33 <date>17 December 2002</date> 33 <date>31 December 2002</date>
34 <chapter> 34 <chapter>
35 <title>About the Install</title> 35 <title>About the Install</title>
36 <section> 36 <section>
37 <body> 37 <body>
38
38 <p>This new boot CD will boot from nearly any modern IDE CD-ROM drive, as well 39<p>This new boot CD will boot from nearly any modern IDE CD-ROM drive, as well
39 as many SCSI CD-ROM, assuming that your CD-ROM and BIOS both support booting. 40as many SCSI CD-ROM, assuming that your CD-ROM and BIOS both support booting.
40 Included on the CD-ROM is Linux support for IDE (and PCI IDE) 41Included on the CD-ROM is Linux support for IDE (and PCI IDE) (built-in to the
41 (built-in to the kernel) as well as support for all SCSI devices (available as 42kernel) as well as support for all SCSI devices (available as modules.) In
42 modules). In addition, we provide modules for literally every kind of network 43addition, we provide modules for literally every kind of network card that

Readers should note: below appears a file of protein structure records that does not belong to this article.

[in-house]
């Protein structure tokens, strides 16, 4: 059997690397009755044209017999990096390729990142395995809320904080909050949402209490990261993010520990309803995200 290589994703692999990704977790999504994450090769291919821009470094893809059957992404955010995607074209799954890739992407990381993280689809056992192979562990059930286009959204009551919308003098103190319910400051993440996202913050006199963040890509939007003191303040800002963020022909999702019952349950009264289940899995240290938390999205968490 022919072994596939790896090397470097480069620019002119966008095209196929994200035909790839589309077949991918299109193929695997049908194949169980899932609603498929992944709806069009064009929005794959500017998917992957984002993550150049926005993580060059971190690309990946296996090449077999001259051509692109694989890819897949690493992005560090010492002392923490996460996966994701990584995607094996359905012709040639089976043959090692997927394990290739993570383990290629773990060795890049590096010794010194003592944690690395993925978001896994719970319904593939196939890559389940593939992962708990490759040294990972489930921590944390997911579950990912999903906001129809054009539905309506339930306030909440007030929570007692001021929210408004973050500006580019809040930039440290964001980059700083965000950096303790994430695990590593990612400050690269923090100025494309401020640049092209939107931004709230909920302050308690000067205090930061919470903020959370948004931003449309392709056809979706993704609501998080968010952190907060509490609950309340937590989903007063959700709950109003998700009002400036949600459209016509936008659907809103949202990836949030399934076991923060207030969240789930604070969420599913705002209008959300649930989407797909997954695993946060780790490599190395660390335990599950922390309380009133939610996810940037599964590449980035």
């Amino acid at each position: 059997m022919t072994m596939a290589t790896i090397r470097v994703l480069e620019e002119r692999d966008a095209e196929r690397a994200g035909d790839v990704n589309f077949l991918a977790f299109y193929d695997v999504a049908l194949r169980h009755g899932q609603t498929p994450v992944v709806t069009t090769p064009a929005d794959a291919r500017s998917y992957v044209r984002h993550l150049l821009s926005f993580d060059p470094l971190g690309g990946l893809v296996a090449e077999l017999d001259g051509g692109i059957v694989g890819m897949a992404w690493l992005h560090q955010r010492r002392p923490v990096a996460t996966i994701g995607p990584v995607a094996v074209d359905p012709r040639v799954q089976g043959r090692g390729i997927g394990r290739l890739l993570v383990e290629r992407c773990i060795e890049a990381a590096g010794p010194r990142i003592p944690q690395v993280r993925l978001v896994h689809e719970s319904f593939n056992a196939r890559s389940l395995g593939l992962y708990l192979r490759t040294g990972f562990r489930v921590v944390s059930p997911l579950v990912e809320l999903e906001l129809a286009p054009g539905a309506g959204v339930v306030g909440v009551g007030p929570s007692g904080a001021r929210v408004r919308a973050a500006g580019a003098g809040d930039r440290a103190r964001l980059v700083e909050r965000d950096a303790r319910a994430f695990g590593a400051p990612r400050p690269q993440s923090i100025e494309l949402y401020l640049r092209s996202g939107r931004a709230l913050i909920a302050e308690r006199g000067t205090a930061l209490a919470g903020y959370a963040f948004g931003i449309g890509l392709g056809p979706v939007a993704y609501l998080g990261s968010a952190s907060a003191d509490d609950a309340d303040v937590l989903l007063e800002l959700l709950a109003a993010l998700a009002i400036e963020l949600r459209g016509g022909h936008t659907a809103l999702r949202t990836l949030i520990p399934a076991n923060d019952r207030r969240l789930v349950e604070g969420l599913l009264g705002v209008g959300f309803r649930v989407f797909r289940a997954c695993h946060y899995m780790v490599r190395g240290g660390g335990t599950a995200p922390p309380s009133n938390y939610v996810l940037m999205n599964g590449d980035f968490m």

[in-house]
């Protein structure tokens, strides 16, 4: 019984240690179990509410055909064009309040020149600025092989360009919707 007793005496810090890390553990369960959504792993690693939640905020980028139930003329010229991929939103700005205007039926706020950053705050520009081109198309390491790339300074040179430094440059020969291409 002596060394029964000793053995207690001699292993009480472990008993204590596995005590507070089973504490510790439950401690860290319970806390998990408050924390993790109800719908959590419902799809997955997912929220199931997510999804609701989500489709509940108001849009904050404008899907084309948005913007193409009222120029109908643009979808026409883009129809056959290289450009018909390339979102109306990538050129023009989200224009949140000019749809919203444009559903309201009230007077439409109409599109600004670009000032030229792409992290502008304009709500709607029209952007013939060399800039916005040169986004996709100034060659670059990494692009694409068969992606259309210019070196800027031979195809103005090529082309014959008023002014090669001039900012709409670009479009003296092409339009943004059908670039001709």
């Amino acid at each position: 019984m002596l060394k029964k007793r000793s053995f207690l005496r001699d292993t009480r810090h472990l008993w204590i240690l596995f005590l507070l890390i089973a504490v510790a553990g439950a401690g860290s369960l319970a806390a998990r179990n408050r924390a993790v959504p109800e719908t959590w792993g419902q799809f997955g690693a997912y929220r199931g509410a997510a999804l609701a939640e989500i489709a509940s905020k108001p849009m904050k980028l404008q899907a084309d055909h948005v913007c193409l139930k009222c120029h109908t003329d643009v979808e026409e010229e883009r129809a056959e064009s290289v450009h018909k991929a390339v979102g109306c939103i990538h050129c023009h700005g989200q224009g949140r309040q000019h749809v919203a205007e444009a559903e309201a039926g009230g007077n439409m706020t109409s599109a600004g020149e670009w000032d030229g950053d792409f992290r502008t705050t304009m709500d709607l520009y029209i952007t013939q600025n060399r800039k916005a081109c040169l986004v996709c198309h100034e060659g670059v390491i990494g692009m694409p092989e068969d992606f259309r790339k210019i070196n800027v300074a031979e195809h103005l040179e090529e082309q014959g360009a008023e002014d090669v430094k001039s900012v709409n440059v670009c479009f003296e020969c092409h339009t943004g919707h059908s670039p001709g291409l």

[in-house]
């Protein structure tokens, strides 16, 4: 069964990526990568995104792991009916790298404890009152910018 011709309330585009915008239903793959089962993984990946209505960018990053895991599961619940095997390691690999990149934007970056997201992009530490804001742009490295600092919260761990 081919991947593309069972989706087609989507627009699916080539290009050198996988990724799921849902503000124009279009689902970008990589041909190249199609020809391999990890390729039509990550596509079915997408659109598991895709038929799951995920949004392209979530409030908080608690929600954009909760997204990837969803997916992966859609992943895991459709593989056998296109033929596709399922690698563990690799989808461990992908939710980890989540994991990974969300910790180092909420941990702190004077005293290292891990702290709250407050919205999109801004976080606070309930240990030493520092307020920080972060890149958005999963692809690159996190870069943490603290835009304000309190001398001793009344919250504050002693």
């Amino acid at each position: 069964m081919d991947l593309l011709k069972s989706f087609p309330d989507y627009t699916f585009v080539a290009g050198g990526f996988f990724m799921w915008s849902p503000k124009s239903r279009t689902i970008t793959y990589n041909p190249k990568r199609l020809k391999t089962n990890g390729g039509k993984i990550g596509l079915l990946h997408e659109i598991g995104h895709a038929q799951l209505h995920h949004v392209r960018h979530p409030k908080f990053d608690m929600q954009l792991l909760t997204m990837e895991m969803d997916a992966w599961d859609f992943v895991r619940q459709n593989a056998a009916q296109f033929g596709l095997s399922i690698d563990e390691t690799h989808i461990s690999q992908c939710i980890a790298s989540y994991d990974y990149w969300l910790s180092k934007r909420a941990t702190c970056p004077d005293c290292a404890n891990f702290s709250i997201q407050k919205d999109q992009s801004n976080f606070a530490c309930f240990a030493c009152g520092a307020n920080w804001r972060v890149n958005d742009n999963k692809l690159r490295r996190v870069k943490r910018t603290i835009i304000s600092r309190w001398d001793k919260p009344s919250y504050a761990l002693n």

43 card that Linux supports, as well as tools to allow you to configure your 44Linux supports, as well as tools to allow you to configure your network and
44 network and establish outbound <c>ssh</c> connections and download files. 45establish outbound (as well as inbound) <c>ssh</c> connections and download
45 </p> 46files. </p>
47
46 <p>To install from the build CD, you will need to have a 486+ processor and 48<p>To install from the build CD, you will need to have a 486+ processor and
47 ideally at least 64 Megabytes of RAM. (Gentoo linux has been successfully 49ideally at least 64 Megabytes of RAM. (Gentoo linux has been successfully